Israel Centeno: “Venezuela hoy espanta” / Daniel Fermín

Israel Centeno: “Venezuela today is frightening”

Israel Centeno (Caracas, 1958) recreated a post-apocalyptic Venezuela in his new novel. Jinete a pie (Caracas: Lector Cómplice, 2014) is a fragmented love story that takes place in a world dominated by motorcycle riders. There are pedestrians who must survive the hunts imposed by the hordes that wield power, there are voices trying to reconstruct their past, to provide continuity for their memory.

“We are incapable of remembering things that happened just two years ago. The dynamics of Venezuela make us forget what came before. It’s a very toxic atmosphere where everything gets distorted. I see my characters as if they were licing a nightmare within a mirror where they’re reflected in multiple ways. When I look at my country, that’s the type of story that comes out, that’s the discourse I capture.”

Jinete a pie [Rider On Foot] is the beginning of a trilogy in which Centeno proposes a deconstruction of modernity in Venezuela, amid an atmosphere of Gothic realism. It takes place in the Altamira district of Caracas that, according to one of its characters, was at one point the last holdout of the resistance. “Because the country,” Centeno assures us, “is like a mystery, or a horror story.”

“Today in Venezuela rationality is being broken, fractured. We even celebrate death when it takes away an enemy. We witness the apparition of figures that blend into each other, they could be vampires, witches, politicians. The country’s reality is frightening. Much more than the tales of Gothic horror from the 18th and 19th centuries. You see rituals linked to politics. The fact that Simón Bolívar was disinterred, that Chávez and others shouted “Fatherland, Socialism or Death!” at his bones, this is all somewhat chilling. If you place all that in a different scenario it would fill anyone with fear. Imagine that all the powers in France appear and worship the ashes of Napoleon Bonaparte. That would make everyone panic. Hugo Chávez walked to his death surrounded by a bizarre mysticism. Nicolás Maduro slept in Chávez’s tomb. I haven’t seen anything more Gothic than that. There’s a castle at the foot of the mountain, a tomb in a castle. We’ve got enough elements to exploit Gothic literature for 200 years.”

Israel Centeno tries to understand the country through fiction. No one who writes about Venezuela can avoid reflecting our reality, of interpreting it, analyzing it. Because during moments of crisis, of violence, of social confrontation, of deaths, there’s not much else a writer can do.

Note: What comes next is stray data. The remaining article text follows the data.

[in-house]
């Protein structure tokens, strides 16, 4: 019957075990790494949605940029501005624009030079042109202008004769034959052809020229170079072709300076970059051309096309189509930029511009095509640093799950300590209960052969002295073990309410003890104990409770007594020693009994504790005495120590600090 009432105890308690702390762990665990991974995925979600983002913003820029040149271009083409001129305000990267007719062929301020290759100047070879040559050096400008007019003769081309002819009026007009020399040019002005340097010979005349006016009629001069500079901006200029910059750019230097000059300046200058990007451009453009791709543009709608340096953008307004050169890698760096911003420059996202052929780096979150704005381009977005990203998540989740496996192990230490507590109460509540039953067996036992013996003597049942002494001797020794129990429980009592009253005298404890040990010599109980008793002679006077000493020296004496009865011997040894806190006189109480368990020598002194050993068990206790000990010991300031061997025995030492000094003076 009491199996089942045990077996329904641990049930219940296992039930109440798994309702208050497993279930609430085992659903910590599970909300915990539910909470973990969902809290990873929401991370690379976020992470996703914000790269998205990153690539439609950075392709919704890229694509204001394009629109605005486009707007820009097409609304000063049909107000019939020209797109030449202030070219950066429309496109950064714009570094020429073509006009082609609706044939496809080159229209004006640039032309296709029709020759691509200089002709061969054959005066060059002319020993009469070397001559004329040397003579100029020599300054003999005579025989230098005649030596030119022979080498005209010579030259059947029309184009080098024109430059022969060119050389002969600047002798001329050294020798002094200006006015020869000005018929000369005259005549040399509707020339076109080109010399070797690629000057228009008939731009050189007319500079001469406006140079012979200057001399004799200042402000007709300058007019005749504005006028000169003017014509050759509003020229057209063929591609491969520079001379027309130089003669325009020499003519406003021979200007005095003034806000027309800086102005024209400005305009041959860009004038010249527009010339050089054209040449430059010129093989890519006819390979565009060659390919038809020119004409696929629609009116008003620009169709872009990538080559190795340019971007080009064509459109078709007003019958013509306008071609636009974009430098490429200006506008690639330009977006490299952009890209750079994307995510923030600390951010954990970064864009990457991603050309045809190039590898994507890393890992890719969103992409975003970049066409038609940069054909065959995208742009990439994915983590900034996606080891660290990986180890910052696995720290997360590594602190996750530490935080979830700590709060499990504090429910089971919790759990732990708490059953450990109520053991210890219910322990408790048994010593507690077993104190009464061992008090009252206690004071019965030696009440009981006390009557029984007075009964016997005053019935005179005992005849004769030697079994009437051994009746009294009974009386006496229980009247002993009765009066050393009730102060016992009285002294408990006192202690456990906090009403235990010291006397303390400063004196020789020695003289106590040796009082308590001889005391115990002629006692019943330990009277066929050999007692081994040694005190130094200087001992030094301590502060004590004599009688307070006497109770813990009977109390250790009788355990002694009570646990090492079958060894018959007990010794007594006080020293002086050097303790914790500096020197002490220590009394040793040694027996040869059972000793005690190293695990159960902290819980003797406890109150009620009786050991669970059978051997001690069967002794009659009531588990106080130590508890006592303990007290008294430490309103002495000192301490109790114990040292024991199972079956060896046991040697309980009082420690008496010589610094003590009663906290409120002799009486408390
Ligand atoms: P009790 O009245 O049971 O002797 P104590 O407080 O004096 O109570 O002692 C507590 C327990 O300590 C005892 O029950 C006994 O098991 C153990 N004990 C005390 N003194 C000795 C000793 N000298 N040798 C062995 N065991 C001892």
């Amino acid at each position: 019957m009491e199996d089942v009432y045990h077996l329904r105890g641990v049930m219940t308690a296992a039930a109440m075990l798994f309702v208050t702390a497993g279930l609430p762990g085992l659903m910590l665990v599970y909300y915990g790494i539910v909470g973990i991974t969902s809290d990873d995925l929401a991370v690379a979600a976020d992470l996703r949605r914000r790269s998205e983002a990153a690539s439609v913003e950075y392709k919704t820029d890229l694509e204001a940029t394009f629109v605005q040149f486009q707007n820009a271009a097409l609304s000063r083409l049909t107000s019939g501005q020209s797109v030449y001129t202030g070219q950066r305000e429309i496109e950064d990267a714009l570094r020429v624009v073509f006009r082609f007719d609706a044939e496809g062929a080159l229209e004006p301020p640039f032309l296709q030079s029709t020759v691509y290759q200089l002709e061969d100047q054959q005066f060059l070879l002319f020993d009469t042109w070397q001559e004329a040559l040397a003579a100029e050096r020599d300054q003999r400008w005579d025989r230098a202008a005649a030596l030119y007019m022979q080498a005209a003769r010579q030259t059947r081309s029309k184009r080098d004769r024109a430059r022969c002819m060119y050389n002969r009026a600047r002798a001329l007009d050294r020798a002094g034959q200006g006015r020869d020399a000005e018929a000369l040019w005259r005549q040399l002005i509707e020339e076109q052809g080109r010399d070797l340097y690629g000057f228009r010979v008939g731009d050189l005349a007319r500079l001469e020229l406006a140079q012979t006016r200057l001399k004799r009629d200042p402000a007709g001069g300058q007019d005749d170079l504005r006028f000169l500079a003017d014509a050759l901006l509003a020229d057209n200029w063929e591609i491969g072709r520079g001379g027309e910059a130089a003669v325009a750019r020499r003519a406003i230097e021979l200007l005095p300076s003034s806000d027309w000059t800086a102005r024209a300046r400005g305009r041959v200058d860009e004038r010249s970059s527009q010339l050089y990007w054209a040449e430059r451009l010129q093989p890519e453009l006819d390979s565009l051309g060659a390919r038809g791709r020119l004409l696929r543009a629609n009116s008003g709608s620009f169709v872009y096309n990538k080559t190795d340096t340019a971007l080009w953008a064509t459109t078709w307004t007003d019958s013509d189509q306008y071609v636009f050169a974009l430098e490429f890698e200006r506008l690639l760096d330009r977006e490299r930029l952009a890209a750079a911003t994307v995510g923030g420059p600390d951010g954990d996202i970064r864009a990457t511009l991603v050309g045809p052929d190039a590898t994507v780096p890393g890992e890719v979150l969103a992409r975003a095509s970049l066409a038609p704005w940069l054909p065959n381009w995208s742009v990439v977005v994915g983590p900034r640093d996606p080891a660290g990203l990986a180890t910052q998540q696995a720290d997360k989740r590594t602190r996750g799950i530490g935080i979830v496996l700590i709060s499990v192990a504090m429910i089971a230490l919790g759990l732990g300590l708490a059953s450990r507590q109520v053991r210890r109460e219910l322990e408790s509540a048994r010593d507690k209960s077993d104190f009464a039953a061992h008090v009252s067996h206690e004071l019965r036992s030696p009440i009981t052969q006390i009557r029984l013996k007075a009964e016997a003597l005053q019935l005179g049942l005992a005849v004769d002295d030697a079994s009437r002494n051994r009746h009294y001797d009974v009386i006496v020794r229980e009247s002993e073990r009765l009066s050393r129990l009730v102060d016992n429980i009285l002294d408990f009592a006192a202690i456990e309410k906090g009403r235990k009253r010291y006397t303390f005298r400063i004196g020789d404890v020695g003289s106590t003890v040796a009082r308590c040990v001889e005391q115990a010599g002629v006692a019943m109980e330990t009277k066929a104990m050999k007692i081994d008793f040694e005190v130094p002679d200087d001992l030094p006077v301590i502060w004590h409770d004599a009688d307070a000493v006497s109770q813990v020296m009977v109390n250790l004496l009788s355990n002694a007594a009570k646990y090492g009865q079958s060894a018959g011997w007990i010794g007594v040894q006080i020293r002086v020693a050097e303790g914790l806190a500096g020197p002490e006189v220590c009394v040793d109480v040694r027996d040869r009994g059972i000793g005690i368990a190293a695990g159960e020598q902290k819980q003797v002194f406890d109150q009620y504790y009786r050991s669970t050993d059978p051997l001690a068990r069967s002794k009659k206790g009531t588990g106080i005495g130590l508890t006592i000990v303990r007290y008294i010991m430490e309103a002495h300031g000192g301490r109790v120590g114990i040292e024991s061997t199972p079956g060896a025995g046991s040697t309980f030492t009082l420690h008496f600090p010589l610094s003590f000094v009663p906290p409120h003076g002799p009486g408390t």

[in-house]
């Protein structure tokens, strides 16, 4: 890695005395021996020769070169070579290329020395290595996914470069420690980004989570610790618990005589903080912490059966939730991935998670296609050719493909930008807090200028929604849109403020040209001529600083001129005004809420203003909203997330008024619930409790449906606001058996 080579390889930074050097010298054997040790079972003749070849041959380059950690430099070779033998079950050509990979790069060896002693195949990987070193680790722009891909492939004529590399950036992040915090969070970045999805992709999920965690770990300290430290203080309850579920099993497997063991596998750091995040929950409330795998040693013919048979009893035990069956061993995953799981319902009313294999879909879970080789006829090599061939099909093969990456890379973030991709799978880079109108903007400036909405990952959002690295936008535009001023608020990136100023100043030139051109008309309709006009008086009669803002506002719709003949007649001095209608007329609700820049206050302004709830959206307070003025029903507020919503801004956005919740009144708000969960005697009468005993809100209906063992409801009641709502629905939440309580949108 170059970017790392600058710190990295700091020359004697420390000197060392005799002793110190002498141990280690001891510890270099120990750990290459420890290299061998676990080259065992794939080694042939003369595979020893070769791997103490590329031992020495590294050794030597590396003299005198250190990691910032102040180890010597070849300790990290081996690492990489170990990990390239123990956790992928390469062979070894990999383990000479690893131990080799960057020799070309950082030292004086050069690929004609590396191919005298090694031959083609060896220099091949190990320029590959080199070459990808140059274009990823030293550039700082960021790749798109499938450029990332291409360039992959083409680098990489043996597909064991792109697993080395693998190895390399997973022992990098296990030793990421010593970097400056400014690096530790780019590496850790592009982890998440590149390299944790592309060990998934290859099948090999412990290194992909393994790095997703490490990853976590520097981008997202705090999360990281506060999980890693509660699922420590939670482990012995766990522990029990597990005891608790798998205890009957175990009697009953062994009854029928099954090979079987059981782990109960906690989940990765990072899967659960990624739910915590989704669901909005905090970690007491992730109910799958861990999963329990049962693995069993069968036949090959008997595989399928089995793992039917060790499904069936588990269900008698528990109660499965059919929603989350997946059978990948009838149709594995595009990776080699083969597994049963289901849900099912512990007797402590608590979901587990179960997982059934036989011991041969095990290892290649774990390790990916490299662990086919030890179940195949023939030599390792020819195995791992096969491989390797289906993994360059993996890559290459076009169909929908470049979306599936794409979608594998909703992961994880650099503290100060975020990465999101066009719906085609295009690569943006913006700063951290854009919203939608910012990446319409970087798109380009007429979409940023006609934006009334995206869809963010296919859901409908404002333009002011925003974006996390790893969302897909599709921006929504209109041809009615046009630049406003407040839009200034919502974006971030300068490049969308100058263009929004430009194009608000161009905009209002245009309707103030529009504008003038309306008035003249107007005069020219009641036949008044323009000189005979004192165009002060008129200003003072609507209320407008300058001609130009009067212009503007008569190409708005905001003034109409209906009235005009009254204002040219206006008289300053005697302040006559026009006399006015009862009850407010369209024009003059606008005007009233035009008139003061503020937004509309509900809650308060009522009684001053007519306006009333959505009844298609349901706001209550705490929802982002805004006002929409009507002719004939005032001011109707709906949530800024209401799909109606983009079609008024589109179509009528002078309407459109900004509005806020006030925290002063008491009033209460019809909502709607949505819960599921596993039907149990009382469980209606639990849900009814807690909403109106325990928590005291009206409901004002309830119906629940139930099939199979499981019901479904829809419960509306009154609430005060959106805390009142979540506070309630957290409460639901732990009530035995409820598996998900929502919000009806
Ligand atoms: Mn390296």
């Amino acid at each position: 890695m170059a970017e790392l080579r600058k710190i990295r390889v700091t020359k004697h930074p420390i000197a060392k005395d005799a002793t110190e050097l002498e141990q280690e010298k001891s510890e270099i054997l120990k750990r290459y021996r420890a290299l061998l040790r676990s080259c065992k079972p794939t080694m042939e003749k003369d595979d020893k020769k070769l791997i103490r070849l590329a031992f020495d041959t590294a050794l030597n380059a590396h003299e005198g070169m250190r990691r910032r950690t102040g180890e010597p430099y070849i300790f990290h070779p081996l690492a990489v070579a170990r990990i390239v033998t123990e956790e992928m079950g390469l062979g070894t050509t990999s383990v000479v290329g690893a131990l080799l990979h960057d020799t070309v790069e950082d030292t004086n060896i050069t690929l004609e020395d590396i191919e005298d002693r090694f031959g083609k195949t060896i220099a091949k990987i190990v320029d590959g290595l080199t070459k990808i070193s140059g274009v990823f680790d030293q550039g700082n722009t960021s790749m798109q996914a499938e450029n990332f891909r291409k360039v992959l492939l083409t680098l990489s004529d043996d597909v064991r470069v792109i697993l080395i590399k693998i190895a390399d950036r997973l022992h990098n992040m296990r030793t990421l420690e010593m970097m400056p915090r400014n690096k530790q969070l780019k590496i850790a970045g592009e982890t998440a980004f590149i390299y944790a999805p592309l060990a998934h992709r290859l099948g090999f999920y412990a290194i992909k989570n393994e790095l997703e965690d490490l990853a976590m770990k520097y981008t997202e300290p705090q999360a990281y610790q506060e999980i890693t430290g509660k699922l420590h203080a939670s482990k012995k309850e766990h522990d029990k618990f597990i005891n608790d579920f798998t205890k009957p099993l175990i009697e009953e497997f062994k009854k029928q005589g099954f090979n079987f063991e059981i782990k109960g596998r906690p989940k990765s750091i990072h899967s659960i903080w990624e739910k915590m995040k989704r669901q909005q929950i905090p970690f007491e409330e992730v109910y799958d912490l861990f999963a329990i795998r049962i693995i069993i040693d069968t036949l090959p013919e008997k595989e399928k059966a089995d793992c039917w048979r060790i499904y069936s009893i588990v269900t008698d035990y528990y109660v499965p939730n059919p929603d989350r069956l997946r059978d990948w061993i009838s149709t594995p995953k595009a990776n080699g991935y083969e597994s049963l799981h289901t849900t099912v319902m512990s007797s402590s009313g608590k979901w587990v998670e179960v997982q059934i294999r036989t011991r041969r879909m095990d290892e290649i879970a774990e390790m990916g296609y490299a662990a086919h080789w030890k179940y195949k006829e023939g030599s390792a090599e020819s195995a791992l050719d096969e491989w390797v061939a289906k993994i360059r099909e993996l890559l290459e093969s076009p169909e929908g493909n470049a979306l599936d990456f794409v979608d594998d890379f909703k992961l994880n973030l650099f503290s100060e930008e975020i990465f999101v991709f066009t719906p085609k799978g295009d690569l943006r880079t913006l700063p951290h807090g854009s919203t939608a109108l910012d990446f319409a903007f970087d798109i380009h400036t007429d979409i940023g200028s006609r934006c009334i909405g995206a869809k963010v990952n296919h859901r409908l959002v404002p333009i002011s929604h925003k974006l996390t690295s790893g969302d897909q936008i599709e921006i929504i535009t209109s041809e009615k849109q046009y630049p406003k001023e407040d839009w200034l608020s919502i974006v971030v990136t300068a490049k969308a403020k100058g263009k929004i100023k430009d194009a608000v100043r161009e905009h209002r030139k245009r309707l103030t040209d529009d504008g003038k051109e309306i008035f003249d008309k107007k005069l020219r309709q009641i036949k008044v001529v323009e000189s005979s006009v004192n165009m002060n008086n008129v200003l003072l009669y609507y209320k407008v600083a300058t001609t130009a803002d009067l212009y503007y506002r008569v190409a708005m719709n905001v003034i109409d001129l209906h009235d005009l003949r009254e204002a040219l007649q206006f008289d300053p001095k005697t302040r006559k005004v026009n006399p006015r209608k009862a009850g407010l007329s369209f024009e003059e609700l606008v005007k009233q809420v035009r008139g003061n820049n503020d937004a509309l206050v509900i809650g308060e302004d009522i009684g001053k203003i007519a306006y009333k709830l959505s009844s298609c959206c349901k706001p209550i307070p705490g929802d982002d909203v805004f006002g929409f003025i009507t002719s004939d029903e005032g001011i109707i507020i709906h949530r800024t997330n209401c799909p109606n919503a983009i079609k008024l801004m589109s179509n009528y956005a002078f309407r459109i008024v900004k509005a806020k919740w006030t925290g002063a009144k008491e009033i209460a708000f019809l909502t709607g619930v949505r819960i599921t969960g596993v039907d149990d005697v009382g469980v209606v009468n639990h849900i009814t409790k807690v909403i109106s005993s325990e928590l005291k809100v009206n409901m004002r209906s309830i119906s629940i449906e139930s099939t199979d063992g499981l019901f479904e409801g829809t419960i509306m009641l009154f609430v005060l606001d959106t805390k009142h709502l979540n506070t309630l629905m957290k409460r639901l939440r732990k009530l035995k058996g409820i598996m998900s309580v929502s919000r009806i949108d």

“Literature can’t assume the role of political parties nor that of their leaders. Literature can only do what it tends to do: establish a connection and links between reality, fiction and the truth. Writing in any field is a means of resistance, it’s a political position. There’s nothing else I can do. Literature can’t save anyone, but I can keep writing. Any publication that appears in this context is a political gesture that won’t free us. I won’t land in Caracas with books, nor will I try to tell people that the more they read the freer they’ll be. You can’t expect the writer to be more intelligent than everyone else, that he construct a truth for the rest to follow. I think it’s been a curse for Venezuelans to believe in Messiahs. I don’t want that type of heroism.”

One of the protagonists of Jinete a pie says that without rights we’re all equal, that this is the only possible equality. There are many voices in the novel that pretend to own the truth. Israel Centeno believes that Venezuela today points in that direction.

“Everyone is equal in a concentration camp; everyone is equal when you’re in a supermarket with no food. When equality is imposed on you in such a manner that your rights are taken away. When you can’t have access to dollars on the exchange market they equalize you. When they kill all of us, we’re equal. Venezuelans are suffering from a flood of violence that is State policy. It’s a way of equalizing. Impunity strips the citizen of his right to enjoy public spaces. No one can enjoy those places without fearing he’ll be killed in a horrible manner.”